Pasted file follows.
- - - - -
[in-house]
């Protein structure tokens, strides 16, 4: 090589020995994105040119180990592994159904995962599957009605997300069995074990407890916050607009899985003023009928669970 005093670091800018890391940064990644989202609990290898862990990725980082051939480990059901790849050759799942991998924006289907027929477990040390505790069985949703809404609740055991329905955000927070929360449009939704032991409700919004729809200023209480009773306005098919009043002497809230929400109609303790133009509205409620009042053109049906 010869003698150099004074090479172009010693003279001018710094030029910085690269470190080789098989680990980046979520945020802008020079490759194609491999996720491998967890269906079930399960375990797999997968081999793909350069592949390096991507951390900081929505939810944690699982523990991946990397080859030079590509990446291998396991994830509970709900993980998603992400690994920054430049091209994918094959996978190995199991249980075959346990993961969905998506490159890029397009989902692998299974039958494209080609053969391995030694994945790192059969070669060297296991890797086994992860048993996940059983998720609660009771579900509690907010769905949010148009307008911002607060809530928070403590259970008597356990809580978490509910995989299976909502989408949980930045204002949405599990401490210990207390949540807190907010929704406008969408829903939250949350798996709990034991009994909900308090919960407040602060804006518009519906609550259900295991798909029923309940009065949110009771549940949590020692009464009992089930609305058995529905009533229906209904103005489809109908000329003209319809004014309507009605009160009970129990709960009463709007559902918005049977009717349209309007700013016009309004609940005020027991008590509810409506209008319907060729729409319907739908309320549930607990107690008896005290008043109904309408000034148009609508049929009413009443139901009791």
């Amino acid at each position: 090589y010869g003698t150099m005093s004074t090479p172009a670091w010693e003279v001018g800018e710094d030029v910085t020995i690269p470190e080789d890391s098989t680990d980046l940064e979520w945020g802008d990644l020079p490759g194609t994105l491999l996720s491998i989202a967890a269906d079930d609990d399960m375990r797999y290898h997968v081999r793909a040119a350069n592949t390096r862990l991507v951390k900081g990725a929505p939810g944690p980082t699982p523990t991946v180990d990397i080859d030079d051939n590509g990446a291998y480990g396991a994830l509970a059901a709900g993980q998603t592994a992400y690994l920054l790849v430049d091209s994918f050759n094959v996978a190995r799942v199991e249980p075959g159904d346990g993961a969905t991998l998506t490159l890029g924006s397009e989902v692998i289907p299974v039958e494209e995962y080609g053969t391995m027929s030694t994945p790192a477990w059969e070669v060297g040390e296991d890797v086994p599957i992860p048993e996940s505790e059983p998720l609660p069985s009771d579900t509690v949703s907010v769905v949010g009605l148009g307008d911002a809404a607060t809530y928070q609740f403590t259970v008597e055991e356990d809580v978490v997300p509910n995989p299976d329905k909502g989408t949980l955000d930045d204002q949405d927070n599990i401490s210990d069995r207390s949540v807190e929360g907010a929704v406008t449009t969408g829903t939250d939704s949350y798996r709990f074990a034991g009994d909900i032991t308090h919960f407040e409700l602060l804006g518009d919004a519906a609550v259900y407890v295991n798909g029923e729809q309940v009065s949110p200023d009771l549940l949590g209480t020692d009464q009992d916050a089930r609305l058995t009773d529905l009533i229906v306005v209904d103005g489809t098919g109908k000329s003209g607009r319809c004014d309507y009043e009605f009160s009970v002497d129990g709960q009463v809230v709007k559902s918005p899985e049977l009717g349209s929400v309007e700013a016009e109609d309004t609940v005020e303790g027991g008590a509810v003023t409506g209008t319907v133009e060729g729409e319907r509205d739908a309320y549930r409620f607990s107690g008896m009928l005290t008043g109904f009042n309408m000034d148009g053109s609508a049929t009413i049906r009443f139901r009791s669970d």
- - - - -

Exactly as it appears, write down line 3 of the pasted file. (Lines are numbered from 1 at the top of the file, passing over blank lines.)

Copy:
């Amino acid at each position: 090589y010869g003698t150099m005093s004074t090479p172009a670091w010693e003279v001018g800018e710094d030029v910085t020995i690269p470190e080789d890391s098989t680990d980046l940064e979520w945020g802008d990644l020079p490759g194609t994105l491999l996720s491998i989202a967890a269906d079930d609990d399960m375990r797999y290898h997968v081999r793909a040119a350069n592949t390096r862990l991507v951390k900081g990725a929505p939810g944690p980082t699982p523990t991946v180990d990397i080859d030079d051939n590509g990446a291998y480990g396991a994830l509970a059901a709900g993980q998603t592994a992400y690994l920054l790849v430049d091209s994918f050759n094959v996978a190995r799942v199991e249980p075959g159904d346990g993961a969905t991998l998506t490159l890029g924006s397009e989902v692998i289907p299974v039958e494209e995962y080609g053969t391995m027929s030694t994945p790192a477990w059969e070669v060297g040390e296991d890797v086994p599957i992860p048993e996940s505790e059983p998720l609660p069985s009771d579900t509690v949703s907010v769905v949010g009605l148009g307008d911002a809404a607060t809530y928070q609740f403590t259970v008597e055991e356990d809580v978490v997300p509910n995989p299976d329905k909502g989408t949980l955000d930045d204002q949405d927070n599990i401490s210990d069995r207390s949540v807190e929360g907010a929704v406008t449009t969408g829903t939250d939704s949350y798996r709990f074990a034991g009994d909900i032991t308090h919960f407040e409700l602060l804006g518009d919004a519906a609550v259900y407890v295991n798909g029923e729809q309940v009065s949110p200023d009771l549940l949590g209480t020692d009464q009992d916050a089930r609305l058995t009773d529905l009533i229906v306005v209904d103005g489809t098919g109908k000329s003209g607009r319809c004014d309507y009043e009605f009160s009970v002497d129990g709960q009463v809230v709007k559902s918005p899985e049977l009717g349209s929400v309007e700013a016009e109609d309004t609940v005020e303790g027991g008590a509810v003023t409506g209008t319907v133009e060729g729409e319907r509205d739908a309320y549930r409620f607990s107690g008896m009928l005290t008043g109904f009042n309408m000034d148009g053109s609508a049929t009413i049906r009443f139901r009791s669970d």